A story of not one but two heads. Sami Cohen has been at d’Overbroeck’s since the dawn of time – oh alright, from 1979 – and became the Principal in 1996. He’s retiring at the end of June, and more’s the pity because a more forward-thinking, calm, inspiring head master is hard to imagine – it’s been his dream to create this new Sixth Form space and having achieved his aim he’s ready for a new challenge (probably horizontal, on a hammock). His replacement is Emma-Kate Henry (formerly of Hampshire Collegiate School, pictured) who officially takes up her role in July. I’m yet to meet her, but anyone who takes the helm at d’Overbroeck’s will have to feel very very comfortable in the grown-up space the school inhabits – all adults are called by their Christian names by all pupils and there is a conscious lack of stuffiness. However, a strong emphasis on academic success means there is a rigour that underpins this less hierarchical way of teaching.
Boarding provision starts in the Sixth Form, at which point just about half of students hot foot it away from their parents (or are booted out – discuss). A brand new boarding house is being built across the road from the new Sixth Form building in Summertown, that will house 60 Students meaning that all Lower Sixth and most Upper Sixth students can be offered boarding house places, though many Upper Sixth kids in particular choose host families as a good ‘transition’ stage to independent living at uni. There’s a separate female boarding house btw.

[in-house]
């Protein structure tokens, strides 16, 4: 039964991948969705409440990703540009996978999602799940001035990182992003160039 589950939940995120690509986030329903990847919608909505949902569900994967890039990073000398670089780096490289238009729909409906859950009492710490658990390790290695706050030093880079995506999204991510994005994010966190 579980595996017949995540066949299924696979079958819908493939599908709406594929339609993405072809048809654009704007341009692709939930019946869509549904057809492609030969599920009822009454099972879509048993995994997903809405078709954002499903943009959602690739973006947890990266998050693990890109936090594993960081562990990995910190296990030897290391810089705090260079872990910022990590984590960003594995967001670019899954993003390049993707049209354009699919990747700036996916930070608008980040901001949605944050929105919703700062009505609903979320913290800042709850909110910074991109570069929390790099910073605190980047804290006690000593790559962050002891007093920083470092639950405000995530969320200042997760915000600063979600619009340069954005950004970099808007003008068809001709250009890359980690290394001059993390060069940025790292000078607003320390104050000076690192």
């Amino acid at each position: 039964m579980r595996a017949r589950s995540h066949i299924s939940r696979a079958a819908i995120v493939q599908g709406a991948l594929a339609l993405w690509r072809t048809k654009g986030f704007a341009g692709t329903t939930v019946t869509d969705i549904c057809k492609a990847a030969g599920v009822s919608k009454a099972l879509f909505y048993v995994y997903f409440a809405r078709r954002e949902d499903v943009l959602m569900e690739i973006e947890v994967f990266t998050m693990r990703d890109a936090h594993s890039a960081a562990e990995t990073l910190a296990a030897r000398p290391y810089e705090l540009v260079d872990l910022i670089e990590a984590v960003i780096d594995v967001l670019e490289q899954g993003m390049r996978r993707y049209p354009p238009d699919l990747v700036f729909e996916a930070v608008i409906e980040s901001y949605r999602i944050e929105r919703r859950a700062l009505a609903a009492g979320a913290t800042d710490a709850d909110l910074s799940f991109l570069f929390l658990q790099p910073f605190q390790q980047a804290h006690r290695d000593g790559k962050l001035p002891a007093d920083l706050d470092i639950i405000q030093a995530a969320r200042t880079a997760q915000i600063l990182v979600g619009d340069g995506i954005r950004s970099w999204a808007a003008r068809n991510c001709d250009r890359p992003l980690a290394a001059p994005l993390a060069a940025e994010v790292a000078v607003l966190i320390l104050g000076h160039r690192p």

I rather like the fact that the new site at d’Overbroeck’s has taken over the Victorian masonic lodge in Summertown. Plenty of humorous opportunity for ‘knock knock knock’ jokes for starters.
And if the ‘norm’ is a school where your child is kept firmly in his or her ‘place’ and spoon-fed what they need to pass exams, d’Overbroeck’s is quirky indeed. The clear emphasis on personal relationships, respect for others, collaboration and kindness seems to really work here and particularly in Sixth Form feels like an inspiring half-way house between school and university. The emphasis on first names for all teachers will either make you feel very uncomfortable or have you booking up your site visit immediately.